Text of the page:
300 youth targeted in anti-gang pilot project
One of the largest anti-gang initiatives the city has ever undertakenwill roll out this summer, aimed at steering at-risk youths into jobsand school.
One of the largest anti-gang initiatives the city has ever undertaken will roll out this summer, aimed at steering at-risk youths into jobs and school.
The pilot project — Ottawa will provide just under $5 million in funding — will offer intensive case management for 300 youths ages 13 to 24 from three Toronto communities where gangs are a problem: Jane and Finch, Jamestown-Rexdale and Weston-Mount Dennis.
Criminologist Scot Wortley, who has spent a lot of time interviewing local gang members about what attracts them to that criminal lifestyle, will evaluate the effectiveness of the project, which will be detailed at city hall Friday.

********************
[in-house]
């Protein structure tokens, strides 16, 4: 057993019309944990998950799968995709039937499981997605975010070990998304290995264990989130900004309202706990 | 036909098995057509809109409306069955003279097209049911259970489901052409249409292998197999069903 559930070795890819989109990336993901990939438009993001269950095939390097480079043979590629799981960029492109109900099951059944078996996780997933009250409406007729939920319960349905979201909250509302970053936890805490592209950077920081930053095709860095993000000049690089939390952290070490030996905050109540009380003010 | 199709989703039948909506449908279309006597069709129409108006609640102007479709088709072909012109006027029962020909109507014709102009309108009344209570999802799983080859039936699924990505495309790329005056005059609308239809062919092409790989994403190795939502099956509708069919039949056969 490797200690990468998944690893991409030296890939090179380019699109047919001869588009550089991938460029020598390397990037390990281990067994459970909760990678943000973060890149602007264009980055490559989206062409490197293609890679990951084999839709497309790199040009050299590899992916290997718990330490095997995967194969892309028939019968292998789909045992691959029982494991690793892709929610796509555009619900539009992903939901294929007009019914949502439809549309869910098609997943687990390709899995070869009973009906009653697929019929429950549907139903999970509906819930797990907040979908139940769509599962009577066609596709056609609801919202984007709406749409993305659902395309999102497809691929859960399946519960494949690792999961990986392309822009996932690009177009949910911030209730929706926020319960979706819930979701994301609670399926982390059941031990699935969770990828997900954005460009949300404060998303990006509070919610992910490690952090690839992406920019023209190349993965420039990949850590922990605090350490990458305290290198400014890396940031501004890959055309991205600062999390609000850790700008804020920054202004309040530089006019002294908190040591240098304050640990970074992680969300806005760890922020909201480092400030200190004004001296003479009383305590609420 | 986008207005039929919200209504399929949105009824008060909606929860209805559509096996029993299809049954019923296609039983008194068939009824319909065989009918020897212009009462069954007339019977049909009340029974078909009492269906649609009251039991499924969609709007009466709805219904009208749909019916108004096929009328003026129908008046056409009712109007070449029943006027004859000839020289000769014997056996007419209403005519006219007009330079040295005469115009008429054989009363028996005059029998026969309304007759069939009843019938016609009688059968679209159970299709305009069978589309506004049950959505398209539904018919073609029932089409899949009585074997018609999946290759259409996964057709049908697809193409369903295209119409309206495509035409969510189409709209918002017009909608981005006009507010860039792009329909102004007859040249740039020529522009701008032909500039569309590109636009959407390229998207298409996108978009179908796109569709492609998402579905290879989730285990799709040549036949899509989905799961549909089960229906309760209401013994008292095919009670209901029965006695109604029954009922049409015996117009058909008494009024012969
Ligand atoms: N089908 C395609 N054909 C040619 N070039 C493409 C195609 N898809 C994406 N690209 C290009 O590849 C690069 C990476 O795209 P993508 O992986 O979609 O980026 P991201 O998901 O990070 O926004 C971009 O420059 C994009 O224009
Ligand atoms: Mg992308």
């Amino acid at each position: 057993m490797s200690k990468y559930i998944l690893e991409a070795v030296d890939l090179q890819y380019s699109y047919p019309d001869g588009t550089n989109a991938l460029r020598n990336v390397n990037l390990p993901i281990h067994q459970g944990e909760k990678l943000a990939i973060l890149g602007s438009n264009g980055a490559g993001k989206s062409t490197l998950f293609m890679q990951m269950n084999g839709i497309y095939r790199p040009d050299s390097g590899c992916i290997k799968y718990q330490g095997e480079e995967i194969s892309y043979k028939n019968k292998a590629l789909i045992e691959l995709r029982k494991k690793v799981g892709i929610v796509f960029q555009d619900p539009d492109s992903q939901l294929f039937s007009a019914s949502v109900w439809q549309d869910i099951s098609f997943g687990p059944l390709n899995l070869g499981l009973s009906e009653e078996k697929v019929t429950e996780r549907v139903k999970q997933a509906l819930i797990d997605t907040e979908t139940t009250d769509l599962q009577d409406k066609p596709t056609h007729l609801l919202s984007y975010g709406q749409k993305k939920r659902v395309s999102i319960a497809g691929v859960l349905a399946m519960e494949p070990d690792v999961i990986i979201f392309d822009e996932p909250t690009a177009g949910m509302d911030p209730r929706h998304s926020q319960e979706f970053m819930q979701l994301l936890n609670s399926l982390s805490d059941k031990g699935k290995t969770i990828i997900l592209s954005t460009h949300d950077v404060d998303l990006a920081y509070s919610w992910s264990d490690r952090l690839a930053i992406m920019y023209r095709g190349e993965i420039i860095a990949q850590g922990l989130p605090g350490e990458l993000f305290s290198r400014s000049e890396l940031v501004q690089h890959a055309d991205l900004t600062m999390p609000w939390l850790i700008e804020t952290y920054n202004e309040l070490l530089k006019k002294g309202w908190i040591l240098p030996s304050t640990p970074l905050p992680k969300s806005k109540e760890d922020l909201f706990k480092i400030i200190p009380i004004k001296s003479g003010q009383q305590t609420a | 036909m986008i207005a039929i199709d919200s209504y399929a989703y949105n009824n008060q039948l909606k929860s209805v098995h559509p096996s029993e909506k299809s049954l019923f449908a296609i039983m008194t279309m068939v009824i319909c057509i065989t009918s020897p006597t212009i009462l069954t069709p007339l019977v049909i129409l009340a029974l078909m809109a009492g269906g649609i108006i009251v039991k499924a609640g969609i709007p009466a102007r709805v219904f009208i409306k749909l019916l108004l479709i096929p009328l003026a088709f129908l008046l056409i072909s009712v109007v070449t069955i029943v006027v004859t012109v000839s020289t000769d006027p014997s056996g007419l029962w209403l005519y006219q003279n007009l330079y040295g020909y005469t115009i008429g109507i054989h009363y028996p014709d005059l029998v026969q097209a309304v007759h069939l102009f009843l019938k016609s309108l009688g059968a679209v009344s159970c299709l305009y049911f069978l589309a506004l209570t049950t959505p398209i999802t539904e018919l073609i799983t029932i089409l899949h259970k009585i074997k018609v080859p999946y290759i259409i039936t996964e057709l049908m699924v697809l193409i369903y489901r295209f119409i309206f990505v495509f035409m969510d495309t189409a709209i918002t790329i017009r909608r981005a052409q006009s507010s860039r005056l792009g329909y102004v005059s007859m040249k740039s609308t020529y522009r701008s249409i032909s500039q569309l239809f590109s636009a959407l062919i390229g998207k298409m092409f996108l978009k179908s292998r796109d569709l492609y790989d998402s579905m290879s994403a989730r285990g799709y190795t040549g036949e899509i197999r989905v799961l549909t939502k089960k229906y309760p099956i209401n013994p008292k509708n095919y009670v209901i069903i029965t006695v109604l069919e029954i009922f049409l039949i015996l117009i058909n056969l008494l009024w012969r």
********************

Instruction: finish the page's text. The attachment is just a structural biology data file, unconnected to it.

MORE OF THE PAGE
“The youths we select will already be gang-involved or on the verge of joining a gang,” Wortley said.
They’ll learn about conflict resolution, anger management, goal setting, avoiding drug abuse, and the impact of crime on victims and neighbourhoods.
Staff will work with them individually to broaden their job and educational opportunities.
In selecting the three communities, city staff worked closely with Wortley to develop an assessment tool called the Toronto Youth Crime Risk Index, which identified the most needy areas in terms of high percentage of youths, high poverty and unemployment, lack of community services and high incidence of violent crime.